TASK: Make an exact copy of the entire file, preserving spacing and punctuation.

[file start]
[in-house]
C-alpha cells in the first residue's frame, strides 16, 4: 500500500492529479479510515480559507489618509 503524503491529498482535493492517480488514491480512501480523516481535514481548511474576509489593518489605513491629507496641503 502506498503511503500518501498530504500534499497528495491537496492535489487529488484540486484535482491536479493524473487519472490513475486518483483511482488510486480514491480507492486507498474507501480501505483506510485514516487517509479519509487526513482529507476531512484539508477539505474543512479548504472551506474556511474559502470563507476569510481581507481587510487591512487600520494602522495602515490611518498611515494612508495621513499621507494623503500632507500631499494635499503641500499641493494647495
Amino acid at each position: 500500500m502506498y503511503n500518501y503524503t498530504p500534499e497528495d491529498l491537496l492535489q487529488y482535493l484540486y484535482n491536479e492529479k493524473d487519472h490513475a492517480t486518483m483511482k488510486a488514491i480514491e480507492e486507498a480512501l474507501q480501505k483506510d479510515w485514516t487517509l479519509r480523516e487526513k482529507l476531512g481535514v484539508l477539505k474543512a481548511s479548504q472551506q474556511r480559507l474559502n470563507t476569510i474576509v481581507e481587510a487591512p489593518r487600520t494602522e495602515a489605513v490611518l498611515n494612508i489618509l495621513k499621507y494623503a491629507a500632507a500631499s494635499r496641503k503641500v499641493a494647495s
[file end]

[in-house]
C-alpha cells in the first residue's frame, strides 16, 4: 500500500492529479479510515480559507489618509 503524503491529498482535493492517480488514491480512501480523516481535514481548511474576509489593518489605513491629507496641503 502506498503511503500518501498530504500534499497528495491537496492535489487529488484540486484535482491536479493524473487519472490513475486518483483511482488510486480514491480507492486507498474507501480501505483506510485514516487517509479519509487526513482529507476531512484539508477539505474543512479548504472551506474556511474559502470563507476569510481581507481587510487591512487600520494602522495602515490611518498611515494612508495621513499621507494623503500632507500631499494635499503641500499641493494647495
Amino acid at each position: 500500500m502506498y503511503n500518501y503524503t498530504p500534499e497528495d491529498l491537496l492535489q487529488y482535493l484540486y484535482n491536479e492529479k493524473d487519472h490513475a492517480t486518483m483511482k488510486a488514491i480514491e480507492e486507498a480512501l474507501q480501505k483506510d479510515w485514516t487517509l479519509r480523516e487526513k482529507l476531512g481535514v484539508l477539505k474543512a481548511s479548504q472551506q474556511r480559507l474559502n470563507t476569510i474576509v481581507e481587510a487591512p489593518r487600520t494602522e495602515a489605513v490611518l498611515n494612508i489618509l495621513k499621507y494623503a491629507a500632507a500631499s494635499r496641503k503641500v499641493a494647495s